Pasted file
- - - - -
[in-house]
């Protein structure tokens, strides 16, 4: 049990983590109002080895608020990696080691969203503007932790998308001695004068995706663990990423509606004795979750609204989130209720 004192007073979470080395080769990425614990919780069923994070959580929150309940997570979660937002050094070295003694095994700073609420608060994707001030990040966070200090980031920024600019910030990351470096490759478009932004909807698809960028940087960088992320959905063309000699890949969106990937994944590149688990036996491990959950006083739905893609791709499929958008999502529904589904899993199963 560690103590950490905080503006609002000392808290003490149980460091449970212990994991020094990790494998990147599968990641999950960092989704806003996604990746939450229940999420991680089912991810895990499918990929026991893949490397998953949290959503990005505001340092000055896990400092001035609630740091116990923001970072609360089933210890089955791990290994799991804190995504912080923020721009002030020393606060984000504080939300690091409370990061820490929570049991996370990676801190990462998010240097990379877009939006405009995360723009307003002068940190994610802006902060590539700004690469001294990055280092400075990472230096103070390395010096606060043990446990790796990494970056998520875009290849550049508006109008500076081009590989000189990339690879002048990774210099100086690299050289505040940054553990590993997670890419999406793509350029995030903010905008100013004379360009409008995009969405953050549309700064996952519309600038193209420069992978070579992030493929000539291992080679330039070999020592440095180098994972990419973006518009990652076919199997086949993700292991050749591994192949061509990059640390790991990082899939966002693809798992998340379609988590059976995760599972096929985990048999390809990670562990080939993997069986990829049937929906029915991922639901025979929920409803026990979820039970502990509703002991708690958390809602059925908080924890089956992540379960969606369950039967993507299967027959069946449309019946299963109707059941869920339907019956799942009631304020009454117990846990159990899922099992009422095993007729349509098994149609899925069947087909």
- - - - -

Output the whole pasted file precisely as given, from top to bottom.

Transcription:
[in-house]
């Protein structure tokens, strides 16, 4: 049990983590109002080895608020990696080691969203503007932790998308001695004068995706663990990423509606004795979750609204989130209720 004192007073979470080395080769990425614990919780069923994070959580929150309940997570979660937002050094070295003694095994700073609420608060994707001030990040966070200090980031920024600019910030990351470096490759478009932004909807698809960028940087960088992320959905063309000699890949969106990937994944590149688990036996491990959950006083739905893609791709499929958008999502529904589904899993199963 560690103590950490905080503006609002000392808290003490149980460091449970212990994991020094990790494998990147599968990641999950960092989704806003996604990746939450229940999420991680089912991810895990499918990929026991893949490397998953949290959503990005505001340092000055896990400092001035609630740091116990923001970072609360089933210890089955791990290994799991804190995504912080923020721009002030020393606060984000504080939300690091409370990061820490929570049991996370990676801190990462998010240097990379877009939006405009995360723009307003002068940190994610802006902060590539700004690469001294990055280092400075990472230096103070390395010096606060043990446990790796990494970056998520875009290849550049508006109008500076081009590989000189990339690879002048990774210099100086690299050289505040940054553990590993997670890419999406793509350029995030903010905008100013004379360009409008995009969405953050549309700064996952519309600038193209420069992978070579992030493929000539291992080679330039070999020592440095180098994972990419973006518009990652076919199997086949993700292991050749591994192949061509990059640390790991990082899939966002693809798992998340379609988590059976995760599972096929985990048999390809990670562990080939993997069986990829049937929906029915991922639901025979929920409803026990979820039970502990509703002991708690958390809602059925908080924890089956992540379960969606369950039967993507299967027959069946449309019946299963109707059941869920339907019956799942009631304020009454117990846990159990899922099992009422095993007729349509098994149609899925069947087909």